It’s a tradition with our family to travel back to my mother’s hometown in Cabanatuan, Nueva Ecija on the first day of the year and spend a few days there to catch up with our faraway relatives.
A four-hour north ride from Manila aboard a Cabanatuan bound bus and a half-hour tricycle ride and we’re there.
Nueva Ecija has been tagged as the rice capital of the Philippines due to it’s vast plains filled by endless fields of rice paddies. Farming is the basic way of life in this part of the country. Everybody has a parcel of land and everyone owns a carabao to till it with. Not really an easy way of life but a noble one nevertheless.
After a late lunch, general greetings, chitchats and exchange of gifts, I immediately headed out to the rice fields to catch the rays of the first sun of the year go down.
It took a good half hour after I arrived at the fields before the sun started going down on the horizon. Time enough to find a good vantage amongst the paddies and irrigation canals. The fields have just recently been replanted and some are still waterlogged. Although this hindered me from actually walking down the field, it certainly did make for a good reflector for the setting sun.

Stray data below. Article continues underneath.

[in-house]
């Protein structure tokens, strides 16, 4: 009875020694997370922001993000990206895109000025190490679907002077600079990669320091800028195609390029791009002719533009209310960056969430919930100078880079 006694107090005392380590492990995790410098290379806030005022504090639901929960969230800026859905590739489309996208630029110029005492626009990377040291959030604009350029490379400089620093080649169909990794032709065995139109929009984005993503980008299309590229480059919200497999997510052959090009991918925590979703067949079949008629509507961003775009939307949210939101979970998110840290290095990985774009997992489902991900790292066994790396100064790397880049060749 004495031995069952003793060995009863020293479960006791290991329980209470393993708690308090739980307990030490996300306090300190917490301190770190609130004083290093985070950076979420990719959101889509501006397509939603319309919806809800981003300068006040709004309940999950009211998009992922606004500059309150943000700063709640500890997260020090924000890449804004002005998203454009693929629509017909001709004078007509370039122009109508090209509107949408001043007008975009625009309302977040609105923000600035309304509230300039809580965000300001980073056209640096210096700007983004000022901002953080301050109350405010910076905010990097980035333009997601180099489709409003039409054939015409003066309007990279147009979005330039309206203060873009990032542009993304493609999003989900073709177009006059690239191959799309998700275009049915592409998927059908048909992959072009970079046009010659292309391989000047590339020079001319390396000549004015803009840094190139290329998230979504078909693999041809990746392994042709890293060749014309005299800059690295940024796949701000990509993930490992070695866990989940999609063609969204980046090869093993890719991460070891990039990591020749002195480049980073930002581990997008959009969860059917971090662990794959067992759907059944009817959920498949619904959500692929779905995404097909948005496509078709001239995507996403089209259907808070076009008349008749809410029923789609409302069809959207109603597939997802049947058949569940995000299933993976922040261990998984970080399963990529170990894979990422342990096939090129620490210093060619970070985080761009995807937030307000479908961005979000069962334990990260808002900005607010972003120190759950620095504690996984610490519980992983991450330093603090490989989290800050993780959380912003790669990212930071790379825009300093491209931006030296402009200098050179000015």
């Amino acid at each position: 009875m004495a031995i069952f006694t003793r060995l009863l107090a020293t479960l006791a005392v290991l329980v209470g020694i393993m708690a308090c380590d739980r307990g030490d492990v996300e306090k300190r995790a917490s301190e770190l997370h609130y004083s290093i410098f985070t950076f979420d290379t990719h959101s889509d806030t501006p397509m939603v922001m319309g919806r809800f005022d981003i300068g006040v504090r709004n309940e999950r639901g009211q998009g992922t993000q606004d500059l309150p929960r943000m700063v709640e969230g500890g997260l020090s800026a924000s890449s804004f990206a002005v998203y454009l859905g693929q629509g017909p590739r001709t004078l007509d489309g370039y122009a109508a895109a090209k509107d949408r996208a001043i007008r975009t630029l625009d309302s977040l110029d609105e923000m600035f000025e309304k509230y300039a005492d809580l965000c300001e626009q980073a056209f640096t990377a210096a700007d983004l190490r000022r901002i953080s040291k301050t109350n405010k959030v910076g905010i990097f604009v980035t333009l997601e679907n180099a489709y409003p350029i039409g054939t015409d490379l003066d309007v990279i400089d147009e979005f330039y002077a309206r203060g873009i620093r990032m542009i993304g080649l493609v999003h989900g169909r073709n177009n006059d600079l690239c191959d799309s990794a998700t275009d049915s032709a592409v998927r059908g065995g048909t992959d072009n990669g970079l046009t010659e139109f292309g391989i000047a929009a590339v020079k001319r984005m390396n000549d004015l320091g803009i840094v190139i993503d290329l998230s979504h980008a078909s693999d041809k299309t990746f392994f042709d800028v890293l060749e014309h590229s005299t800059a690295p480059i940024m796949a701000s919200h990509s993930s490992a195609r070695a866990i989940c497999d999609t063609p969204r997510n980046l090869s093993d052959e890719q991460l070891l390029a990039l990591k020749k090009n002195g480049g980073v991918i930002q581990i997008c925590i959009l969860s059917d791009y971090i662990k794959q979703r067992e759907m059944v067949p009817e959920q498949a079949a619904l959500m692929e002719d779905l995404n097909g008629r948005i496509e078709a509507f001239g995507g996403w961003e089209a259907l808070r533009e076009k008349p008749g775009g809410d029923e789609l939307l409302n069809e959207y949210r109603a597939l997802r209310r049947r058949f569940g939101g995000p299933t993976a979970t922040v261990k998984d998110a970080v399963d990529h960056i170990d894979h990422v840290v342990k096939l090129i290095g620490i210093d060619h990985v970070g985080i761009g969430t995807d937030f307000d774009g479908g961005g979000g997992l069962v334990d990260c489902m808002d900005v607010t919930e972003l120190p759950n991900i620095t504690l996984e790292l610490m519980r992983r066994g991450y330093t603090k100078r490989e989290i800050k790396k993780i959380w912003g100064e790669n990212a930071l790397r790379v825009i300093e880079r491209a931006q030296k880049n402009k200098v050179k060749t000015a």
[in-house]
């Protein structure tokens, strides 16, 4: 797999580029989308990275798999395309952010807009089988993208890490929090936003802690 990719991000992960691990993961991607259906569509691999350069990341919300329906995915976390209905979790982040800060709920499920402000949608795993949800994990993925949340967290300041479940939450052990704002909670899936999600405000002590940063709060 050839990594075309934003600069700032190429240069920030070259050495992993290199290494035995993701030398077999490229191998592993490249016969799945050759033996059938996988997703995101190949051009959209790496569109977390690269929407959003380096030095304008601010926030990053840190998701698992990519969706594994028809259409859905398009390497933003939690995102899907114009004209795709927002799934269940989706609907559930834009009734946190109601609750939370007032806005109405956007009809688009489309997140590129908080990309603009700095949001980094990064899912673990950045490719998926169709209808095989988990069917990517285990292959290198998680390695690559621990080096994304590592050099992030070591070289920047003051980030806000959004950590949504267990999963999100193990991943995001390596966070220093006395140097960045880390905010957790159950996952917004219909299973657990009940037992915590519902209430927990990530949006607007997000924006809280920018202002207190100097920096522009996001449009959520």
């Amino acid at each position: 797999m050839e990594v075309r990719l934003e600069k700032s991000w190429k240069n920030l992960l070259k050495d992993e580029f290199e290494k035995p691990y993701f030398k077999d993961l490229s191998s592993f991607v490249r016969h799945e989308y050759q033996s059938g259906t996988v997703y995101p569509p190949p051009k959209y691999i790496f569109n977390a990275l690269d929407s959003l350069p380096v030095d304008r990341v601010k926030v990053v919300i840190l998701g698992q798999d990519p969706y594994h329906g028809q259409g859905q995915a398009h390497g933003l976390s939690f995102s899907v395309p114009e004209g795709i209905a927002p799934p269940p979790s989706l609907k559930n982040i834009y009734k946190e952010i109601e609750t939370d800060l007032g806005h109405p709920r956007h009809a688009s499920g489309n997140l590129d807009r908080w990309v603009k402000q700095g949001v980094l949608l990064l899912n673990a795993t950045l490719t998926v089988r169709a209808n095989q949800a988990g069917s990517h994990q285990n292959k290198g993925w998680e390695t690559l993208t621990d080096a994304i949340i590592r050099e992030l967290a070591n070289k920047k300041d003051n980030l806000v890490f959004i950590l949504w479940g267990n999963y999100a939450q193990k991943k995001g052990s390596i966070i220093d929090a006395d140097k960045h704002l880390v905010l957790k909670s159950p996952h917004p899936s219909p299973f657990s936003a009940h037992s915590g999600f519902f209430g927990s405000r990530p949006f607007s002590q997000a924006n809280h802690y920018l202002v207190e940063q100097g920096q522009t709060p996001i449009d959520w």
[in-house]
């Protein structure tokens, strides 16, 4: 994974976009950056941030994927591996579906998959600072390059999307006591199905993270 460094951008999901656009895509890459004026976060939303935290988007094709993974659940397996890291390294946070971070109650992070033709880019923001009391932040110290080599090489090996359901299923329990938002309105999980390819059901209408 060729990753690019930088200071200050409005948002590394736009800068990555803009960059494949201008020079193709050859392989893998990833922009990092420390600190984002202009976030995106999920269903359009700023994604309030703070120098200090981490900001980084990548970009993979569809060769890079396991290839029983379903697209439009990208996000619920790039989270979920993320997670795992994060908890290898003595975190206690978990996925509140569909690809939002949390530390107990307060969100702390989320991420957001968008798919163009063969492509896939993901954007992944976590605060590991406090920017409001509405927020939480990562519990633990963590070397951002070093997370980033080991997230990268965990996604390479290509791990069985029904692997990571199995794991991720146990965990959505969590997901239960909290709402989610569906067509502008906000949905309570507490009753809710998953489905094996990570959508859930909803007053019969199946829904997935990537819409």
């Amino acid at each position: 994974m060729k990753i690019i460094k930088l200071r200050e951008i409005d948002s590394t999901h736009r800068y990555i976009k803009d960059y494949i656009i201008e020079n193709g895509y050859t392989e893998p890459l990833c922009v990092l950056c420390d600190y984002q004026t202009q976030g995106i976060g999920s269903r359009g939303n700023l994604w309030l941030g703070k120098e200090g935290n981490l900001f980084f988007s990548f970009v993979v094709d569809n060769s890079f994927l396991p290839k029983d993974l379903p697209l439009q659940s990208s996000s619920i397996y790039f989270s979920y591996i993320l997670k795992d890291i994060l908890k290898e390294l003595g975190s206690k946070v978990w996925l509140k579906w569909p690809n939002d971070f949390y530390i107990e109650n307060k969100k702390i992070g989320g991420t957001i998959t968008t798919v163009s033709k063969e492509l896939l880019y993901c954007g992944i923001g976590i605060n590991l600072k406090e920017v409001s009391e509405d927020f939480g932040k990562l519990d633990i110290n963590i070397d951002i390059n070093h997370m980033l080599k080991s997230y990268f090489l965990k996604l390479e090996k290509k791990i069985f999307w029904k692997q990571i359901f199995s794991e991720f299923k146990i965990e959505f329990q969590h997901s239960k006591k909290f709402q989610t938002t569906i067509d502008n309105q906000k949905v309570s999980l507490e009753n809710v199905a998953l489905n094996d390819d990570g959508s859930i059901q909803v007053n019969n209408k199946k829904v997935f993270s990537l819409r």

As the farmers one by one eventually calls it a day, and lone tricycles buzz by the dirt road carrying passengers on their way home; the darkness finally creeps slowly down the plains. The sun finally heaves and lays it’s last rays of the days on the patterned clouds, burning it a dashing red. The heavens that day certainly did not disappoint.